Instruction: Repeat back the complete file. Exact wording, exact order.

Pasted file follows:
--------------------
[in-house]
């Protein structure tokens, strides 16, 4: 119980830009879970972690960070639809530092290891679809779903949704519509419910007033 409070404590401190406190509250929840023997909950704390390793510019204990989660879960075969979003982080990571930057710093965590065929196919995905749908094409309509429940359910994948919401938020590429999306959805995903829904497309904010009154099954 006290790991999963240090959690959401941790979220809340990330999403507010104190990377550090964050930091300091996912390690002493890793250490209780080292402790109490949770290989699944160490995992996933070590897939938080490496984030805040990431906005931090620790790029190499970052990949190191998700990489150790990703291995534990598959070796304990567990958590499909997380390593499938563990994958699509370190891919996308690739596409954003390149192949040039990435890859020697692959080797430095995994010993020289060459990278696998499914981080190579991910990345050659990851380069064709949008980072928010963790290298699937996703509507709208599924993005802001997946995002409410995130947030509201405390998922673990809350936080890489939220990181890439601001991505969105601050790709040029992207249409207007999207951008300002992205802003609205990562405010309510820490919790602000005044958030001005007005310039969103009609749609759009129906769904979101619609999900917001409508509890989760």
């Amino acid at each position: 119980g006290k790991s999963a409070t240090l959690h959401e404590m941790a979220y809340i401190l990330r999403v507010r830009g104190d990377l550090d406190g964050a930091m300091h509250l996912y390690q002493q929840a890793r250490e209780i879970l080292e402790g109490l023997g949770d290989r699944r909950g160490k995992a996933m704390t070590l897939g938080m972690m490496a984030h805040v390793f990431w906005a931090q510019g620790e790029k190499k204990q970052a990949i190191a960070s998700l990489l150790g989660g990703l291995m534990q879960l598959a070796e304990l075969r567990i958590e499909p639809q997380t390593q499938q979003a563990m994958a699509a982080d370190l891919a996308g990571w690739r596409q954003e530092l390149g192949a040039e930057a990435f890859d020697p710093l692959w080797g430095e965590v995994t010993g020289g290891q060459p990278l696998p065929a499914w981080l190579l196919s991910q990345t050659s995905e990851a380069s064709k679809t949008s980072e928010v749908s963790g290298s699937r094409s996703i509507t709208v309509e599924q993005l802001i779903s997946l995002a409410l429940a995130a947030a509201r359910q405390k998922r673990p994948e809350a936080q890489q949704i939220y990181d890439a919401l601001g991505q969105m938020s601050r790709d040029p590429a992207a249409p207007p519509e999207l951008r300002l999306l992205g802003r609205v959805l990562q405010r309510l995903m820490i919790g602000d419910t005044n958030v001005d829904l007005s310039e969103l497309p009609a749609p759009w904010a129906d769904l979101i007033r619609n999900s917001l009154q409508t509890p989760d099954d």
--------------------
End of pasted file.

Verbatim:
[in-house]
């Protein structure tokens, strides 16, 4: 119980830009879970972690960070639809530092290891679809779903949704519509419910007033 409070404590401190406190509250929840023997909950704390390793510019204990989660879960075969979003982080990571930057710093965590065929196919995905749908094409309509429940359910994948919401938020590429999306959805995903829904497309904010009154099954 006290790991999963240090959690959401941790979220809340990330999403507010104190990377550090964050930091300091996912390690002493890793250490209780080292402790109490949770290989699944160490995992996933070590897939938080490496984030805040990431906005931090620790790029190499970052990949190191998700990489150790990703291995534990598959070796304990567990958590499909997380390593499938563990994958699509370190891919996308690739596409954003390149192949040039990435890859020697692959080797430095995994010993020289060459990278696998499914981080190579991910990345050659990851380069064709949008980072928010963790290298699937996703509507709208599924993005802001997946995002409410995130947030509201405390998922673990809350936080890489939220990181890439601001991505969105601050790709040029992207249409207007999207951008300002992205802003609205990562405010309510820490919790602000005044958030001005007005310039969103009609749609759009129906769904979101619609999900917001409508509890989760």
């Amino acid at each position: 119980g006290k790991s999963a409070t240090l959690h959401e404590m941790a979220y809340i401190l990330r999403v507010r830009g104190d990377l550090d406190g964050a930091m300091h509250l996912y390690q002493q929840a890793r250490e209780i879970l080292e402790g109490l023997g949770d290989r699944r909950g160490k995992a996933m704390t070590l897939g938080m972690m490496a984030h805040v390793f990431w906005a931090q510019g620790e790029k190499k204990q970052a990949i190191a960070s998700l990489l150790g989660g990703l291995m534990q879960l598959a070796e304990l075969r567990i958590e499909p639809q997380t390593q499938q979003a563990m994958a699509a982080d370190l891919a996308g990571w690739r596409q954003e530092l390149g192949a040039e930057a990435f890859d020697p710093l692959w080797g430095e965590v995994t010993g020289g290891q060459p990278l696998p065929a499914w981080l190579l196919s991910q990345t050659s995905e990851a380069s064709k679809t949008s980072e928010v749908s963790g290298s699937r094409s996703i509507t709208v309509e599924q993005l802001i779903s997946l995002a409410l429940a995130a947030a509201r359910q405390k998922r673990p994948e809350a936080q890489q949704i939220y990181d890439a919401l601001g991505q969105m938020s601050r790709d040029p590429a992207a249409p207007p519509e999207l951008r300002l999306l992205g802003r609205v959805l990562q405010r309510l995903m820490i919790g602000d419910t005044n958030v001005d829904l007005s310039e969103l497309p009609a749609p759009w904010a129906d769904l979101i007033r619609n999900s917001l009154q409508t509890p989760d099954d």